Anyway, it was through Renée Miller Rubin and Alan Kaprow – who she introduced me to – that I got involved in the art world. This was around 1957. At this time, I got serious with my work. I sublet Michael Loew’s New York studio for a year and quit my day job.
Can you tell me about the art scene during the late 50s and 60s in New York?
In the 50s, SoHo didn’t exist. It was just starting. Instead, the art scene took place on 57th Street, 10th Street, and the [Greenwich] Village. SoHo was an outpost, an industrial area where artists were just starting to move. If an artist lived in a building, they had to have the sign A.I.R (Artist in Residence) on it, so the police and fire department knew someone lived in there.
At this time, the doctrine of abstract expressionism was absolute. For example, one day I came to the Mike Loew class after having seen this fantastic woman in the streets, and I started to depict her from memory. Michael came up to me and said, “you can’t do that” – meaning figuration. I got so frustrated that I threw a can of dirty turpentine at the canvas and walked out. I think figurative work was what I always wanted to do. There were people around doing figurative work, like Mary Frank, for example. But, though I knew her, I didn’t know her work until later. The same with Red Grooms, Mimi Gross, Bob Thompson, Jan Müller and Marcia Marcus. Figurative painting was not Modern Art. And nudes, which I started to do later, were certainly not!
In the 50s, you could count the number of commercial galleries on your hand. By the end of the 60s, there were hundreds of them. In the beginning, there was Betty Parson. She started out showing Jackson Pollock, Lee Krasner, and Sari Dienes, whom I later did a movie on. Parsons was a wonderful artist herself. There were the 10th Street galleries and also the uptown Hansa Gallery directed by Richard Bellamy and Ivan Karp who went on and became big gallerists. Most of these were artist co-ops. Renée’s sister Anita Baker started the Reuben Gallery, another 10th St co-op, and I had my first solo exhibition there in 1960.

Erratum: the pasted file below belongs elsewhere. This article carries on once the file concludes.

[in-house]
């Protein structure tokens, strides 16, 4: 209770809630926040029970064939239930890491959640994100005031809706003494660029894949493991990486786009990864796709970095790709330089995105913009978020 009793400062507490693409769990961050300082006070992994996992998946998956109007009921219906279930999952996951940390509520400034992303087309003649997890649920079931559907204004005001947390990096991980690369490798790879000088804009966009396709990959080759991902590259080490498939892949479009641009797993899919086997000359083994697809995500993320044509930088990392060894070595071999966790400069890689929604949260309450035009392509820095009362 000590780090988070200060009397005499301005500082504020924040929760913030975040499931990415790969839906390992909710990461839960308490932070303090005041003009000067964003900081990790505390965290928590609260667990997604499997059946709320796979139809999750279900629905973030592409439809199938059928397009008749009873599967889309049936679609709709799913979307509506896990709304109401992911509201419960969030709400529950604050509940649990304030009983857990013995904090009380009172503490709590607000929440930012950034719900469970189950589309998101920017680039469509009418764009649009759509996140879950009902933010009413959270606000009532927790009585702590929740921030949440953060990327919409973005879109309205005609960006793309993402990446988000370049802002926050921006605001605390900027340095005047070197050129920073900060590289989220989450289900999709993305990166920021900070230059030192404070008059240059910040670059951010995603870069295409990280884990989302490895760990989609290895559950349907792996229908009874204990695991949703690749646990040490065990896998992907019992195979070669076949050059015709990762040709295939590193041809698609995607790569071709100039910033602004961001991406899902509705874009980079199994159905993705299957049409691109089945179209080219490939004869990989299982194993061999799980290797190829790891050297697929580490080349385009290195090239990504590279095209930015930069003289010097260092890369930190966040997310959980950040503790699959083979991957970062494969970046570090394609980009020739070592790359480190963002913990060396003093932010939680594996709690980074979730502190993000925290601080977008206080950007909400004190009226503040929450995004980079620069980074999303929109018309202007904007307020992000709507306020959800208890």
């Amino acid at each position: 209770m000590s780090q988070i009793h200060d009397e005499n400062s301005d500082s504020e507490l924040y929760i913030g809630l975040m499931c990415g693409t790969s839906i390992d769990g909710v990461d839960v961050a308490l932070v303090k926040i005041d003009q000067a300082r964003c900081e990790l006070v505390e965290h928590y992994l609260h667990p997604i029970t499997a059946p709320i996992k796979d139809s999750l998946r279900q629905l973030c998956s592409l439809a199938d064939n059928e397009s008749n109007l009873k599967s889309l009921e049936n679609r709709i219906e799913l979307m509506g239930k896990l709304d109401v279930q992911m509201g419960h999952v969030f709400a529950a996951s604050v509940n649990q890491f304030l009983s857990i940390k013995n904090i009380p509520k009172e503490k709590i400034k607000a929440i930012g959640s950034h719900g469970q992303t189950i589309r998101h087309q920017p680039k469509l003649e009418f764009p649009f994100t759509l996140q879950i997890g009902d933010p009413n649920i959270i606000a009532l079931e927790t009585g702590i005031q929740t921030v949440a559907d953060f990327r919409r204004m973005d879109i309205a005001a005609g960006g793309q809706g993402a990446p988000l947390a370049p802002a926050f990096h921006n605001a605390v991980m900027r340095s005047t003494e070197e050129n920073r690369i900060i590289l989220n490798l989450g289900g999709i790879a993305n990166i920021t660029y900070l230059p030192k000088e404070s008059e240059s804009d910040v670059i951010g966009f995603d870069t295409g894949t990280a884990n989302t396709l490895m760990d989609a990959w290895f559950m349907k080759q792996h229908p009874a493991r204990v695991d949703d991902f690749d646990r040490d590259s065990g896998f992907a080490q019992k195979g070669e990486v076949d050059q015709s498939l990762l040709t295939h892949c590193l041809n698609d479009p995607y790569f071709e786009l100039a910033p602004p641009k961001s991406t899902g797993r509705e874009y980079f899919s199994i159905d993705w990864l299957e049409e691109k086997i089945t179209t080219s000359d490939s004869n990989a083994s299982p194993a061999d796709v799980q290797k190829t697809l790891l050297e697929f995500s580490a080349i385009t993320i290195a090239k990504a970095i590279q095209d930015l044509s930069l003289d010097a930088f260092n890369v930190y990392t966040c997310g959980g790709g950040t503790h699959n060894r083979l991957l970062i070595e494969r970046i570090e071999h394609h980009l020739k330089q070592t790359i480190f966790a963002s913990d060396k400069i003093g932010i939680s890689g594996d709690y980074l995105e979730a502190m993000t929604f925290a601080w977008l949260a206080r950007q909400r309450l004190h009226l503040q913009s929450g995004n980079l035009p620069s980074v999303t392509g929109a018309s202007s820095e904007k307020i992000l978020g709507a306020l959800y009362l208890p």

Those were extraordinary times. One night, a whole gang from the gallery went out after an opening of a George Segal show. There were artists like Jim Dine, Allan Kaprow, Claes Oldenburg, Bob Whitman, George Brecht, and Lucas Samaras. I remember thinking, this is how it must have been like in Zurich in 1914 with all the Dada and Futurist artists getting together, talking about art!
Around then, an experimental art site in Judson church called the Judson Gallery started. It was a really fantastic space with environment, dance and happenings and theater. I participated in a lot of performances and exhibited there myself. At the time, it was a hotbed of endless discussion going on about art. Everybody talked to everybody; there was no real hierarchy. Women artists worked alongside the male artists and were not considered differently. But once the commercial galleries came into the picture, the women artists were pushed aside. All of the males from the artist-run galleries ended up going to big galleries like Martha Jackson, Pace, Sidney Janis, and Leo Castelli. But we women weren’t. We were called women artists and weren’t taken seriously. You weren’t an artist, you were a woman artist. Always.
In the early 60s, after your shows at Reuben Gallery and the Judson Gallery, you took a leap from the abstract towards the erotic and the nude. How come?
Early on, I made erotic watercolours, but they were my private fantasies. I didn’t plan to show them. In 1959, Hank, my late husband, and I made a trip to Europe. We visited all the major art museums and churches, and that made a big impact on me. The first nude I did after that was of myself. I painted a portrait of myself in a mirror hanging on a wallpapered wall, doing a tattoo on the back of a model, who was also myself, the skin being a double canvas. I was really playing around with what was real and what was not real, what is a painting and what is not, Magritte’s “Ceci ne pas une Pipe,” type of thing. It was really what these wallpaper paintings were about. They led up to the large painting Flesh Wall – Female (1965), which came from an urge to work with flesh. Also, I thought it would be interesting to work with models.